I’ve seen relays with diodes internally. They’re used to dissipate (hopefully harmlessly) the voltage spike that happens when you turn off a relay.
The recommended setup is to install the diode between the relay and the XaC (in series), the internal ones are set up in parrallel with the coil. I don’t know for sure that the parallel setup would completely protect the circuit, but the series one (with a separate diode) will for sure.
Regarding the wall button. If it just contains a simple switch, then yeah you could just jack into that circuit anyplace. BUT>> If it has circuitry that communicates with some sort of signal, you can’t hope to duplicate that, and you’ll hafta hook in to the button so that the correct signal can be generated.
That second scenario seems unlikely, but I’ve not seen your garage door opener, and I just want you to make sure you get it on the first go.
The only reason I was looking at a relay with the internal diode is because that’s what he says he is using in the comments. I agree I definitely want to get this right the first time. In your opinion it would be better to just connect an external diode like a IN4001, or something similar. Like I said I know just enough to be dangerous lol. Thanks for the help.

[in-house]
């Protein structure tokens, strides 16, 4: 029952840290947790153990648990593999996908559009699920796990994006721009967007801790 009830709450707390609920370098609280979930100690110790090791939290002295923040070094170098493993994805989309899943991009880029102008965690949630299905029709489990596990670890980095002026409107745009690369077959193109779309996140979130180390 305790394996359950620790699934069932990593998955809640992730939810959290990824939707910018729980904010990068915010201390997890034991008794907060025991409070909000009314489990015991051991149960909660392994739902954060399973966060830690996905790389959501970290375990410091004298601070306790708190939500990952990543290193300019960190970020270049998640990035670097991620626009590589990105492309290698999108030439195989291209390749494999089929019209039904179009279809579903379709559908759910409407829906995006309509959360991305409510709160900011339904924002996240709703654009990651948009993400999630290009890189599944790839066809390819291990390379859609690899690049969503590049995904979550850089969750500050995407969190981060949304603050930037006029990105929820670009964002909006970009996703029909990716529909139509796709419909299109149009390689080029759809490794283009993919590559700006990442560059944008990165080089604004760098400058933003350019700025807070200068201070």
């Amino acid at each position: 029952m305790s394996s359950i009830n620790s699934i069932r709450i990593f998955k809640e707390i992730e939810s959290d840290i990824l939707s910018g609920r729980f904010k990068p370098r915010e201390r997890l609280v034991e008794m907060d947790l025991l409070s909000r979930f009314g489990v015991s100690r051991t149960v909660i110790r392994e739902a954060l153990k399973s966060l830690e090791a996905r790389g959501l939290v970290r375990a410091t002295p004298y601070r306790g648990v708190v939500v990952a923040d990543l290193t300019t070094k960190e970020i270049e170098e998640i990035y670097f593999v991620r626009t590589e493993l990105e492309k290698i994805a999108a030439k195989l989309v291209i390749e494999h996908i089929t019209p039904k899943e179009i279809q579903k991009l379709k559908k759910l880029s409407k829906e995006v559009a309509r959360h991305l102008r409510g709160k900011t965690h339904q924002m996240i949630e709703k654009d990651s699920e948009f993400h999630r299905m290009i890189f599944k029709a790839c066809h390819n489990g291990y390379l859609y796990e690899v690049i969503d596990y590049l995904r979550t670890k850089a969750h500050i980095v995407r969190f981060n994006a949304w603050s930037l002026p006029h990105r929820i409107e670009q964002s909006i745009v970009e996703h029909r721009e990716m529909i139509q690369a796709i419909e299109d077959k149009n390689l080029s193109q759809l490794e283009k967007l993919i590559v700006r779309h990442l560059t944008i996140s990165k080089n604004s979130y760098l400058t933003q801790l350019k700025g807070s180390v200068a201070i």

Pictures worth 1000 words take a look at this;
Basically the simplest way to hook it up would be to connect the relay to connect the 2 sides of the open button inside your garage. (Providing you can press open and it will open without you needing to hold it).
Not trying to dumb things down but just incase;
- COM is common to both outputs its the input of the switch.
- NO is normally open, com connects to this when a valid tag is scanned
- NC is normally closed, com is connected to this when relay is un powered (no tag or invalid tag)
D1 prevents back feeding into the xAC output.
D2 (purple) provides emf suppression when the relay turns off.
Bingo! Diodes are cheap, and dollar for dollar one of the best things you can add to any circuit or home project!
Simple and really effective circuit protection, and even if your relay has a diode, or another circuit you connect to has a diode on the input side, another usually wont hurt (for power and 12v signals, for small signals its a different story)
DIODE ALL THE THINGS!
Thanks believe me dumbing it down is not a problem I’m taking this a a learning experience as well as a project. It’s crazy with my job you give me the parts I need and I can put it all together and give u nice clean solder joints, most of the time I can even tell why something goes where, I can troubleshoot a board and find a problem but trying to figure this out is really hard. Thanks for the diagram and the explanation.
The gaming market agrees… REG L-E-DIODE ALL THE THINGS!
9 posts were split to a new topic: Wiring Wiki / Video Discussion
Found another potential problem. My openers use security +2.0 so they use a rolling code system. It seems like I would have to pass a signal through one of them somehow. That seems like a bad idea. Any thoughts?